Back to School Pep Talk

Back to School pep TakeNo matter where you are are on the pendulum of counting down the days until the start of school to wishing to push the pause button on summer vacation, at this point most moms have at least begun to think about the their child’s next teacher…from baby music classes and daycare to preschool and kindergarten, straight on up through high school. And, often these thoughts lead to anxieties. So, to ease your mama heart, I’d like to give you the same pep talk I’ve given countless mamas during my 17 years in public education. Here are three things you can do today to wipe out your back-to-school worries:

  1. Get off the Mommy Gossip Train. Pull the emergency handle if you have to, but get off as soon as possible. Participating in negative discussions about the teachers, administrators or other school personnel at your child’s school is not productive in any way. It’s just not. Just because your neighbor’s friend’s daughter had a bad experience with a teacher three years ago, it doesn’t necessarily mean that the teacher was the problem. When more than one human is involved, there are always multiple sides to a story, but, school personnel are often legally prevented from publicly sharing their side of the story, so there’s a pretty good chance that your neighbor does not know the whole story. To this point, I have never met an individual who went into education because they wanted kids to fail. I am certain that this year will not be different. Do teachers occasionally make mistakes? Yes. Do moms occasionally make mistakes, too? Yes. So, put down the phone, stop reading or commenting on negative social media posts, walk away from Negative Nelly at the pool. Instead, take a deep breath and thank God for allowing you to live in a place where your child – regardless of gender, religious beliefs or color of skin – has the freedom to go to school. Thank Him for allowing your child to learn and grow and develop under the guidance of a wide variety of educators who all have different strengths and weaknesses, passions and interests, teaching styles and expectations – and remember, this variety is an important reason why we grow into well-rounded adults.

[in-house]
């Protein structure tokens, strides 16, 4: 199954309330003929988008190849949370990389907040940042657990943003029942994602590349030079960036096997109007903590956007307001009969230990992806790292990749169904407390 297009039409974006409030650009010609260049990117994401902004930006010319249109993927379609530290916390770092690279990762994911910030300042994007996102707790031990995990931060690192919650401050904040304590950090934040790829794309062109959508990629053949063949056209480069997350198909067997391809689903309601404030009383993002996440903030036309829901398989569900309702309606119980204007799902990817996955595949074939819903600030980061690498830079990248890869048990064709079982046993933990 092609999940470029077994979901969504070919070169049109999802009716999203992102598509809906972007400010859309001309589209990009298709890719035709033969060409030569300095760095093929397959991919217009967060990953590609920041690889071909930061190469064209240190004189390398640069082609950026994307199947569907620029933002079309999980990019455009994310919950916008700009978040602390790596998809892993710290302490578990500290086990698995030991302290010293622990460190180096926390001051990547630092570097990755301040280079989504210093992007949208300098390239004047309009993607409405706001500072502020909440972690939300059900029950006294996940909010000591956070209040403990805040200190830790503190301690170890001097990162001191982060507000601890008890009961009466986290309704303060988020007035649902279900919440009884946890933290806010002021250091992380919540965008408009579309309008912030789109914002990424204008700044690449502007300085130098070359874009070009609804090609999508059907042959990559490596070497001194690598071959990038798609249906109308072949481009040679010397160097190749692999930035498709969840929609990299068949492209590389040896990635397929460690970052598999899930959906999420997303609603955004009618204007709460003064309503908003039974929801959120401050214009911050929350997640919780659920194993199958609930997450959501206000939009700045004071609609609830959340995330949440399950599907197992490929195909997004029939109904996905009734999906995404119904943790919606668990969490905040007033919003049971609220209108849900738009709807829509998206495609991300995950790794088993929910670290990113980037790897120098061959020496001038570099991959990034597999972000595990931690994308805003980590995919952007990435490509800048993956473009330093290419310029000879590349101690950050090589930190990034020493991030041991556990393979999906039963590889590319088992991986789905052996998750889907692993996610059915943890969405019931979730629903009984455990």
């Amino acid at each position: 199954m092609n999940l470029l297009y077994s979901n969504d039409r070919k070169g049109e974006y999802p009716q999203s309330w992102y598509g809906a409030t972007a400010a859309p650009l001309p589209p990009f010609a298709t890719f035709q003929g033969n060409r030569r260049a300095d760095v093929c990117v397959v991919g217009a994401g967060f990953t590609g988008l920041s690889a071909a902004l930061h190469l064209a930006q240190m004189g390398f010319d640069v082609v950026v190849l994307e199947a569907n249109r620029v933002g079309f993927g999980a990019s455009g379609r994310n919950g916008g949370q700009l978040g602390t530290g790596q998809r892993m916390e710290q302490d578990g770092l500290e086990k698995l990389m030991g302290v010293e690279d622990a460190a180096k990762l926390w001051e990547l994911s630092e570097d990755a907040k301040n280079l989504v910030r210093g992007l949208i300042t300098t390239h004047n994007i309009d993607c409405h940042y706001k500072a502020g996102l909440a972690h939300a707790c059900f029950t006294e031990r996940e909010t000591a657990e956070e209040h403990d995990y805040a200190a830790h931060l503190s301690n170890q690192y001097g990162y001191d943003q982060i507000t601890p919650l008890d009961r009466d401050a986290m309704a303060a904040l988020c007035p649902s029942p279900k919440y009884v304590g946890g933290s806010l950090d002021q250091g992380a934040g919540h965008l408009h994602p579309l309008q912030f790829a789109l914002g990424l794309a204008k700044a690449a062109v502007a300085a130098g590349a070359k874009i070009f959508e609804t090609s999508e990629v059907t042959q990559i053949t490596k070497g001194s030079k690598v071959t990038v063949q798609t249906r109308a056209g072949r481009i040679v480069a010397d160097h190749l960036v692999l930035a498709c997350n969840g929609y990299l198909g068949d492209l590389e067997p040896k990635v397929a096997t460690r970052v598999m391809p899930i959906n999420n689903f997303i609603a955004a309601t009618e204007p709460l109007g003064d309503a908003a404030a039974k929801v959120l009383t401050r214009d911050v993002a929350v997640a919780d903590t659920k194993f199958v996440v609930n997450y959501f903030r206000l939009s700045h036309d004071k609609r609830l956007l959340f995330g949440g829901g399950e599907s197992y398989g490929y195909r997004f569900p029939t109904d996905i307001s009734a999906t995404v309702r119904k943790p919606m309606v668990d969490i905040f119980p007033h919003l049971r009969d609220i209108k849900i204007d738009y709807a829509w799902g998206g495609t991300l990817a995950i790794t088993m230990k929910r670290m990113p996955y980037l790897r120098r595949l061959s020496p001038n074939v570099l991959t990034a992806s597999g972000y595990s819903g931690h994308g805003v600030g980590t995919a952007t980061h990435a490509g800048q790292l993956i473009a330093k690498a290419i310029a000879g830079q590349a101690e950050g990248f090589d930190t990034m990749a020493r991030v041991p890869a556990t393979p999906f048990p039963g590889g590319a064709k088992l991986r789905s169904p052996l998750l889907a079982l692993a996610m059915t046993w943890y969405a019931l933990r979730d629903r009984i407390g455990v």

1. Don’t Fear the First-Year Teacher. Support her instead. Whether she’s new to the profession or new to your child’s campus, be a supportive, welcoming member of the school community. Remember how much about parenting you couldn’t possibly know or understand until your very first sweet bundle of joy was placed in your arms? Well, entering the teaching profession is very much the same. Now, remember how your friends and family and neighbors rallied around you when you first brought your baby home? Most likely, you had friends who brought you meals or offered to hold your baby so you could take care of your own basic needs, or they generally celebrated with you and cheered you on. First-year teachers could benefit from the same kind of support! They need you to cheer them on! Young teachers enter the profession with a passion for kids, a “change the world” level of enthusiasm and knowledge of the latest research on what to teach and how to teach it. Before entertaining even a critical thought about the first-year teacher on your child’s campus, consider how different it would have been if you faced criticism, skepticism and isolation the moment your first child was placed in your arms. If your child is placed in the classroom of a first-year teacher, from your very first encounter, be a positive light in this new teacher’s world. Write her a note telling her how thankful you are that she answered the calling to teach, offer to bring her dinner, buy her an Instacart gift card, or work with the other parents in your child’s class to set up a meal train with weekly meals. Find out if there are any administrative jobs you can do to help the teacher…and, be respectful if she says no (sometimes it would take longer to explain the task to you than complete it herself). Find out her favorite sweet treat and bring it to her now and then. Offer to cover lunch or recess duty for her so she can catch her breath or take care of her own basic needs once in awhile. At the very least, do not engage in any negative gossip among other parents. Strive to shift all conversations to a positive, supportive tone. I once read a study out of the University of Wisconsin that tracked the number of hours that the “average” teacher works. They discovered that the “average” teacher works more hours in 9 months than the “average” person in a 40-hour work-week position works in 12 months. So, hug those new teachers, thank them for the hours they put in every week for your child, and cheer them on…in August, in November, in March and in May!